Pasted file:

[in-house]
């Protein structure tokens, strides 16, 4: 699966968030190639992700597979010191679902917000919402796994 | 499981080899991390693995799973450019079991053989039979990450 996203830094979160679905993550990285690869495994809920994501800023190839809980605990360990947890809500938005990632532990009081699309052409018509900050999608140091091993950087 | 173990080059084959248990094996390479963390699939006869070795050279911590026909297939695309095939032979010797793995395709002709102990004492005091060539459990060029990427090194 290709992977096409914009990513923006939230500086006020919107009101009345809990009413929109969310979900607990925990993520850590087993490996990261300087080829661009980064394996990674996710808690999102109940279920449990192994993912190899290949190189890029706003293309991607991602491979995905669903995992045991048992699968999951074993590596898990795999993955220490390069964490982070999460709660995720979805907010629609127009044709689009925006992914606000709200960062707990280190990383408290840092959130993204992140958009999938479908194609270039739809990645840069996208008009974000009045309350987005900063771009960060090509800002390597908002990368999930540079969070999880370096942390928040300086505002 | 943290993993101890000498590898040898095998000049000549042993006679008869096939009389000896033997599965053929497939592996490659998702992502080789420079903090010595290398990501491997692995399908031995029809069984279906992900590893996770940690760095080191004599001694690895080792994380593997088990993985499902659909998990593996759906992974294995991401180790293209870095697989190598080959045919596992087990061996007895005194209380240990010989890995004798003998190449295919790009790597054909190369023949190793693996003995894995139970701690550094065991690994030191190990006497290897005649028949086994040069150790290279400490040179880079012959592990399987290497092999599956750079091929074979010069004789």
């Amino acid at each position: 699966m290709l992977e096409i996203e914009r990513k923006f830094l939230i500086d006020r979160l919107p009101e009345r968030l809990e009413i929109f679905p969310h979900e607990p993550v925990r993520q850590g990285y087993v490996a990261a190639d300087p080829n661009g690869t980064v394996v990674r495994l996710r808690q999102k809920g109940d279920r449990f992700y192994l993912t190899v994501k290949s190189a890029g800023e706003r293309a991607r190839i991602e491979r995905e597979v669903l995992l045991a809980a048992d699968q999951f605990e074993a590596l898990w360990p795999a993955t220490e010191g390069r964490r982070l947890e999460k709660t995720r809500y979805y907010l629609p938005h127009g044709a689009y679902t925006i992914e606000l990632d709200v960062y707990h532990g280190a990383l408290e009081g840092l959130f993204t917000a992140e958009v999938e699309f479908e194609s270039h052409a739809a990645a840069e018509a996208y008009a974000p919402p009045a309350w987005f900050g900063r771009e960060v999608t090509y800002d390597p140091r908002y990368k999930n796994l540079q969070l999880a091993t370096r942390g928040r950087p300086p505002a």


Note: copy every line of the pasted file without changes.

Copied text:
[in-house]
């Protein structure tokens, strides 16, 4: 699966968030190639992700597979010191679902917000919402796994 | 499981080899991390693995799973450019079991053989039979990450 996203830094979160679905993550990285690869495994809920994501800023190839809980605990360990947890809500938005990632532990009081699309052409018509900050999608140091091993950087 | 173990080059084959248990094996390479963390699939006869070795050279911590026909297939695309095939032979010797793995395709002709102990004492005091060539459990060029990427090194 290709992977096409914009990513923006939230500086006020919107009101009345809990009413929109969310979900607990925990993520850590087993490996990261300087080829661009980064394996990674996710808690999102109940279920449990192994993912190899290949190189890029706003293309991607991602491979995905669903995992045991048992699968999951074993590596898990795999993955220490390069964490982070999460709660995720979805907010629609127009044709689009925006992914606000709200960062707990280190990383408290840092959130993204992140958009999938479908194609270039739809990645840069996208008009974000009045309350987005900063771009960060090509800002390597908002990368999930540079969070999880370096942390928040300086505002 | 943290993993101890000498590898040898095998000049000549042993006679008869096939009389000896033997599965053929497939592996490659998702992502080789420079903090010595290398990501491997692995399908031995029809069984279906992900590893996770940690760095080191004599001694690895080792994380593997088990993985499902659909998990593996759906992974294995991401180790293209870095697989190598080959045919596992087990061996007895005194209380240990010989890995004798003998190449295919790009790597054909190369023949190793693996003995894995139970701690550094065991690994030191190990006497290897005649028949086994040069150790290279400490040179880079012959592990399987290497092999599956750079091929074979010069004789």
């Amino acid at each position: 699966m290709l992977e096409i996203e914009r990513k923006f830094l939230i500086d006020r979160l919107p009101e009345r968030l809990e009413i929109f679905p969310h979900e607990p993550v925990r993520q850590g990285y087993v490996a990261a190639d300087p080829n661009g690869t980064v394996v990674r495994l996710r808690q999102k809920g109940d279920r449990f992700y192994l993912t190899v994501k290949s190189a890029g800023e706003r293309a991607r190839i991602e491979r995905e597979v669903l995992l045991a809980a048992d699968q999951f605990e074993a590596l898990w360990p795999a993955t220490e010191g390069r964490r982070l947890e999460k709660t995720r809500y979805y907010l629609p938005h127009g044709a689009y679902t925006i992914e606000l990632d709200v960062y707990h532990g280190a990383l408290e009081g840092l959130f993204t917000a992140e958009v999938e699309f479908e194609s270039h052409a739809a990645a840069e018509a996208y008009a974000p919402p009045a309350w987005f900050g900063r771009e960060v999608t090509y800002d390597p140091r908002y990368k999930n796994l540079q969070l999880a091993t370096r942390g928040r950087p300086p505002a």